LEONARD T. WHITE, farmer and stock raiser, Section 24, Township 3, Range 17, P. O. Robinson, was born in Fleming County, Ky., November 21, 1819, and lived in his native State until the winter of 1841-42, and then removed to Peoria County, Ill., where he was engaged in farming and butchering. He resided in Illinois until 1869, and on the 1st day of April of that year became a resident of Kansas, locating in Mission Township, Brown County, where he has since resided. He is a member of Hiawatha Post No. 130, G. A. R. He was Justice of the Peace of Mission Township a short time and Superintendent of Public Highways of Road District No. 1, Mission township, one term. He participated in the war of the Rebellion as a member of Company E, Seventy-seventh Regiment, Illinois Volunteer Infantry. He entered this company as a private, and was promoted to the rank of Sergeant. He enlisted August 14, 1862, at Peoria, Ill., and was discharged at Springfield, Ill., June 23, 1865. He took part in the battles of Magnolia, Champion Hills, Black River Bridge, and the battles at and around Vicksburg. In the disastrous Red River expedition under Gen. Banks, he was captured in the engagement at Sabine Cross-roads by the rebel forces under the command of Kirby Smith. After his capture he was taken to Camp Ford, Texas, where he was held as a prisoner of war over thirteen long and weary months ere he was paroled. After his parole he marched, in company with over 1,000 of his comrades, from the rebel prison to Shreveport, La., a distance of 200 miles, where they embarked on an old Mississippi River boat, the General Quitman, for New Orleans. After they had proceeded on their voyage but a single day it was found that the wheels of the crazy old steamer had given out and needed rebuilding. The ex-prisoners accordingly landed, found an old sawmill, which they repaired, and with characteristic Yankee ingenuity and skill, proceeded to manufacture new wheels for the boat. After the repairs on the steamer were completed, the prisoners again proceeded on their voyage as far as the mouth of the Red River, where they were formally exchanged, and from where they proceeded on another craft to the Crescent City. Immediately after arriving in New Orleans, Mr. White was sent to Springfield, Ill., where he was discharged form the service, and then proceeded to his home. He was married December 29, 1847 in Peoria County, Ill., to Miss Minerva Smith, a native of Kentucky. They have had four children, three of whom are living - James L., a resident of Mission township, Brown County, and married to Miss Eunice E. Buck, a native of Illinois; John Runyon, died in infancy; Luella Jane, married to George H. Norton, a native of New York and a resident of Brown County; and Cornelius J., a resident of Robinson Township, Brown County, married to Miss Ella S. Proctor, a native of Kansas. Mr. White and his sons together own 427 acres of fine upland, all lying together in close proximity in Mission and Robinson townships. This tract of land is superbly watered by numerous springs which empty into White's Branch of Wolf River. The tract is admirably calculated for a stock farm, and is improved by comfortable and commodious buildings, orchards, fences, etc. Mr. White raises 2,200 bushels of corn, 2,600 bushels of wheat, and 500 to 600 bushels of oats; he feeds from fifty to seventy-five head of the best Poland-China hogs. He plows keep, rotates his crop, keeps half a dozen fine Durham milch cows, a dozen horses, among which are some fine Normans, a yard of fine poultry, and is as near a systematic, thorough, and model farmer as there is in Brown County.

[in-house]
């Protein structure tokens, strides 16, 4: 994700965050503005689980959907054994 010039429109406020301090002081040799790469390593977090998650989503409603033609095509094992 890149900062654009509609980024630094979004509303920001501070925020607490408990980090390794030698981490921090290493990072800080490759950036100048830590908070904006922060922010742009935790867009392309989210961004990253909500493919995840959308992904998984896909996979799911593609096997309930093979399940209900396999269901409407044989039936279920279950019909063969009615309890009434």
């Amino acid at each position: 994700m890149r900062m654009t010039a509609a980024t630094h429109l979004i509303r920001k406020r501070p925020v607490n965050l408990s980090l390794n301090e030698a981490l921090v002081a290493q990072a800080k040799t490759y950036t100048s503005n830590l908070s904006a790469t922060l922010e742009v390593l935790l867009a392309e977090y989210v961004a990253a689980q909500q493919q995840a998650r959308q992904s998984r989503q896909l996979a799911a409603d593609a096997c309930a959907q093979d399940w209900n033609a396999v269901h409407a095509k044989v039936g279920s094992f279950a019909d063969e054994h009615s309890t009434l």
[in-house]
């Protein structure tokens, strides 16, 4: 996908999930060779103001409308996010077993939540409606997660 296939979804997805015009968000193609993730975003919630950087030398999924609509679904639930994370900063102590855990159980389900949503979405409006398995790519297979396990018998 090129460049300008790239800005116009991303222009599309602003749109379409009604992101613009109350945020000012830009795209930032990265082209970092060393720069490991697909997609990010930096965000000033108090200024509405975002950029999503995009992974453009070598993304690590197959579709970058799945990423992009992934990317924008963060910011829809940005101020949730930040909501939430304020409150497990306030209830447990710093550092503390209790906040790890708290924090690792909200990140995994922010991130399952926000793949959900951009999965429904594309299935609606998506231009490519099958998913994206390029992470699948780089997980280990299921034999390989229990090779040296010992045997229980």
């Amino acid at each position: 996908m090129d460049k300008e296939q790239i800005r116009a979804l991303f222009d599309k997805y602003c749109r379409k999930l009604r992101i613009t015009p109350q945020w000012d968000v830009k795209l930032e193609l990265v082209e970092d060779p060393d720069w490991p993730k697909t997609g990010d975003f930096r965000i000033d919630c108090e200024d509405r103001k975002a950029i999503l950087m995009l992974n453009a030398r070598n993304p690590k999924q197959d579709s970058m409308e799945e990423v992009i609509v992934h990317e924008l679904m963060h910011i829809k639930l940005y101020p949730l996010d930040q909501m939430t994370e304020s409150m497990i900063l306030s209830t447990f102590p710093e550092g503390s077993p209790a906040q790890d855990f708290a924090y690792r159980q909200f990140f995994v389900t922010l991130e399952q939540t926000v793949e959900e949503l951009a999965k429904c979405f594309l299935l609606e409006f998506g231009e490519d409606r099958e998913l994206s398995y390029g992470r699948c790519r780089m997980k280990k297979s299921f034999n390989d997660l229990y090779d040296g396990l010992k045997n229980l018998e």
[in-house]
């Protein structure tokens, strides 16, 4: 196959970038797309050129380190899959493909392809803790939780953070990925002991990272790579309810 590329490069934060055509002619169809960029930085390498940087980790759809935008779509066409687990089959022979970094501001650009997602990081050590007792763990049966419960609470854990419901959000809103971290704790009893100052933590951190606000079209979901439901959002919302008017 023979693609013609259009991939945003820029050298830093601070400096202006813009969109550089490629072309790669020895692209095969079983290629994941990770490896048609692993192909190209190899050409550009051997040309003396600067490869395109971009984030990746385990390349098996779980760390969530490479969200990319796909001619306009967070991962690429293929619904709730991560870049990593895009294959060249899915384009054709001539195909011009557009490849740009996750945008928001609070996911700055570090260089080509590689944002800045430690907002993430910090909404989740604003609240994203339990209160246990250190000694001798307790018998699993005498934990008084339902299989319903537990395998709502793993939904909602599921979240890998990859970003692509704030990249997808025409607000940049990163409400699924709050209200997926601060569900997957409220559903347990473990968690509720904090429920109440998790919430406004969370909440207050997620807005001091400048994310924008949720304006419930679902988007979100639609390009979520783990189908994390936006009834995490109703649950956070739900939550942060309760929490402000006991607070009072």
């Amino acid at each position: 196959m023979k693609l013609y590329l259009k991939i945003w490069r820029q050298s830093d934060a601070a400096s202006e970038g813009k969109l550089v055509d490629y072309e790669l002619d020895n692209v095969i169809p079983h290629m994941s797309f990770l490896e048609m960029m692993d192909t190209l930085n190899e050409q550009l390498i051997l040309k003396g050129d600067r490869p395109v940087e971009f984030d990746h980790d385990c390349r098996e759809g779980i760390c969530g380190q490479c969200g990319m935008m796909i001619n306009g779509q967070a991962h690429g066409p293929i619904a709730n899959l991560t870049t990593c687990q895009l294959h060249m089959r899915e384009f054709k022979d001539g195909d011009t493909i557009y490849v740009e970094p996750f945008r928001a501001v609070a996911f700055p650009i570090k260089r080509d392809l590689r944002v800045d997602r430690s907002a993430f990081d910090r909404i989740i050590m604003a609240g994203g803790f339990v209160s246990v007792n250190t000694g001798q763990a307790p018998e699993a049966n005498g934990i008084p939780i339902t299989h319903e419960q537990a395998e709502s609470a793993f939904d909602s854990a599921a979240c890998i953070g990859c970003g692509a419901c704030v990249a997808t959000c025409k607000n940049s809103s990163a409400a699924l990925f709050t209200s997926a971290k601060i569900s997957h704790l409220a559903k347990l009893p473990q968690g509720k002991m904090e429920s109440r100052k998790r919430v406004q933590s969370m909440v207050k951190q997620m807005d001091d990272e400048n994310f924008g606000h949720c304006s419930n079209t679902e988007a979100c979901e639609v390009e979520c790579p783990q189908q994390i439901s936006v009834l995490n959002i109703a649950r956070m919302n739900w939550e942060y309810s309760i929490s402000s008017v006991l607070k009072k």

MARTIN CLEVELAND WILLIS, farmer and stock raiser, Section 34, Township 4, Range 17, P. O. Kennekuk, Atchison County, was born in Claiborne County, Tenn., July 20, 1831, and lived in his native State until the year 1855, when he became a resident of Kansas, locating in Doniphan County, near Charleston, where he resided one winter and then removed to his farm in Mission Township, Brown County, where he has resided since. He is a member of the Methodist Episcopal Church; he is also a member of Hiawatha Lodge, No. 35, A., F & A. M. He was a member of the House of the Kansas Legislature, Sessions of 1866-67 and 1874-75 and Commissioner of Brown County two terms. He participated in the war of the Rebellion as a Captain in the Nineteenth Regiment, Kansas Militia, in 1864. He was married in 1852 in Union County, Tenn., to Miss Elizabeth Carter, a native of Granger County, Tenn. They have five children living, whose names are - Francis Lafayette, married to Miss Mary Stanley, a native of Ohio; Christopher Columbus, William D., Susan Mary, married to William R. Honnell, a native of Kansas, and John D. "Locust Grove," as the magnificent estate of Mr. Willis is called, contains 720 acres. It lies one mile north of Kennekuk, Atchison County, and five miles south of Willis, Brown County. The farm is surrounded by substantial fences; is in a good state of cultivation and is well supplied with timber, fine building stone, and plenty of pure water, Willis and other creeks flowing through the farm. The estate is finely improved by a handsome stone residence, containing twelve rooms, a large frame barn 75x100 feet; good outbuildings and splendid orchards and groves. Mr. W. grows from 6,000 to 8,000 bushels of corn, 3,000 bushels of small grain, keeps 50 to 75 stock cattle, 150 stock hogs and 20 head of horses. Esquire Willis was one of the founders of Willis and the town was named after him. He is one of Brown's honored sons, an exemplary, high-toned gentleman, and is very popular in his county.

[TOC] [part 32] [part 30] [Cutler's History]